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Baitcasting Reel

Discussion in 'Hunting, Fishing & Camping' started by Taipei Personality, Apr 9, 2006.

  1. Taipei Personality

    Taipei Personality

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    I decided that I wanted something for bass a bit better than a Zebco 202 and bought a matched Daiwa baitcasting rod and reel. I adjusted the clutch and drag as described HERE, but I still get backlash. If I tighten the clutch until there's no backlash I'm rewarded with five foot casts. What am I doing wrong?
     
  2. btoler

    btoler

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    I let my thumb rest on top of the line spool and control it that way. After a while you will get used to casting and can do it by adjusting the tension. I usually wait till the end of the line hits the water then press firmly on the spool to stop it from over spinning. Good Luck
     

  3. noway

    noway

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    Practice and practice, is all I can say. If yours have the magnetic clutch in it, it helps to loosen it all up and then re-adj. You might also have to play around with the line you buy & use. Some are better than others YMMV. The thinner lines .09-10 works better than a bigger LB line which would be thicker for the obvious reasons.

    I have 3 baitcaster ( 2 quantums 1 shimano ) for freshwater and they incoporate different lines and adjustments to get them to work 100% faultlessly. All of them magnetic or centrigural weights for the internal function. But how I adjust mine is;

    1> loose the flywheel knob with the line tied on to the lure that you planning on using.

    2> loosen it so the weight of the lure falls with the rod pointed up. And then add one more quarter turn.

    3> You then adjust the centrigufal or magentic brake to match your lure and casting speeds.


    Also not to be a pain in the ***, but make sure you AREN"T trying to throw a lite lure/bait on a baitcaster. I figure I would throw this out ( pun intended ) just incase you didn't know ;) If you are, then buy a heavier lure and start with that first before trying to cast a lighter lure.

    Casting methods, lure weight and wind can all play havoc on a baitcaster setup and specially with a newbie. Even PROs and experience runs across a birdnest ( back lash ) once in awhile ;)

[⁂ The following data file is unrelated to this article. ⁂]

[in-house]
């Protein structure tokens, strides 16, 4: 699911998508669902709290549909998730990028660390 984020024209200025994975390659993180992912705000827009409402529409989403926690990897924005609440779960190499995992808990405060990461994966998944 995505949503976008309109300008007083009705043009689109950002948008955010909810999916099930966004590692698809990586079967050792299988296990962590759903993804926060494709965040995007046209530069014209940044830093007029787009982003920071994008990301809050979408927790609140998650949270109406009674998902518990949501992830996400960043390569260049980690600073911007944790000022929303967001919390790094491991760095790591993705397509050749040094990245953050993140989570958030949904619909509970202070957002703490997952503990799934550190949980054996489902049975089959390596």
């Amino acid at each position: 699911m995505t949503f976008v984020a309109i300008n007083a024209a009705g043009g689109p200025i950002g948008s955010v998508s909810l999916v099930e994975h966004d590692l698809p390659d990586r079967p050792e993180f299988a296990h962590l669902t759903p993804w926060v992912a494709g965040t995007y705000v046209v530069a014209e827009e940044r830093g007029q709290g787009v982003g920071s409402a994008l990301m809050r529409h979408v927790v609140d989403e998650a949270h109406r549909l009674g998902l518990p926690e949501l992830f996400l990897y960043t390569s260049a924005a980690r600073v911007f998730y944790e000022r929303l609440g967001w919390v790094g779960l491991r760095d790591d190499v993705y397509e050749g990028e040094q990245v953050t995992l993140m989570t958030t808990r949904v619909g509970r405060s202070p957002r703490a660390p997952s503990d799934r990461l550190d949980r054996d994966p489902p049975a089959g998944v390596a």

4. punkture

    punkture

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    there are some reels that are hard to backlash and others are inevitable for even a seasoned fisherman to experience the occasional backlash. if all else fails, run to walmart and pick up a cheap garcia 5000 or 5500 (5500c was my preference until bass proshop came out with their "viper" combo...which is actually just a 7 bearing pflueger with the bass pro name on it). i have a shakespeare that no one i know can throw more than a few times without backlashing it. practice may be all you need, but keep in mind, there are some reels that just love to backlash. can't go wrong with a garcia, other than the fact that they don't make em like they used to and have frequent worm gear issues.
     
  5. Taipei Personality

    Taipei Personality

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    Thanks for the input, all.

    I've tried the thumb on the reel, but I seem to get it too late. Practice, practice . . .

    I think mine has a centrifugal or magnetic brake. There's a dial on the left side, i.e., opposite of the clutch and drag, numbered "off" - 10. I've tried it at various settings and it does seem to be a bit better at a higher setting.

    I tried it first with 6 lb. line and then with 12 lb. line, with the same result each time. I'm using a Carolina rig with a plastic worm, barrel swivel, 18" leader, and a 1/4 oz. weight.

    I'll keep adjusting and working at it. Thanks!
     
  6. wade farley

    wade farley Sonic 357 sig

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    :cool: That's the way I do it too! Of course, you can always use the Baitcaster for trolling! Have fun & stay safe!:supergrin:
     
  7. noway

    noway

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    You might want to try on of the baitcasters setup that allows for you to use the thumb on the rls lever as a brake. Wehn you cast you hold the thumb down on the lever. Once the lure makes contact with the water ( line slows down but the spool with keep on spining ) then you release the lever which stops the spools.

    This is not the idea normal way that most people operate a BC reel and is awkard if you go to a reel setup that doesn't have this feature, but it is the easiest to learn on.
    You can also manage the same effect as mention above with the thumb resting on the spool. In effect you are doing the same thing. You have to slow/stop the spool once the lure hits the water. If not the spool will spin faster than the line speed causing a birdnest.

    Don't give up yet ;)
     
  8. Taipei Personality

    Taipei Personality

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    Thanks, I'm still plugging away at it! :) If nothing else, I'm getting great practice at clearing backlashes.
     
  9. nipperwolf

    nipperwolf

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    first, carolina rigs were designed to be used with heavier weights. 3/4 to 1oz.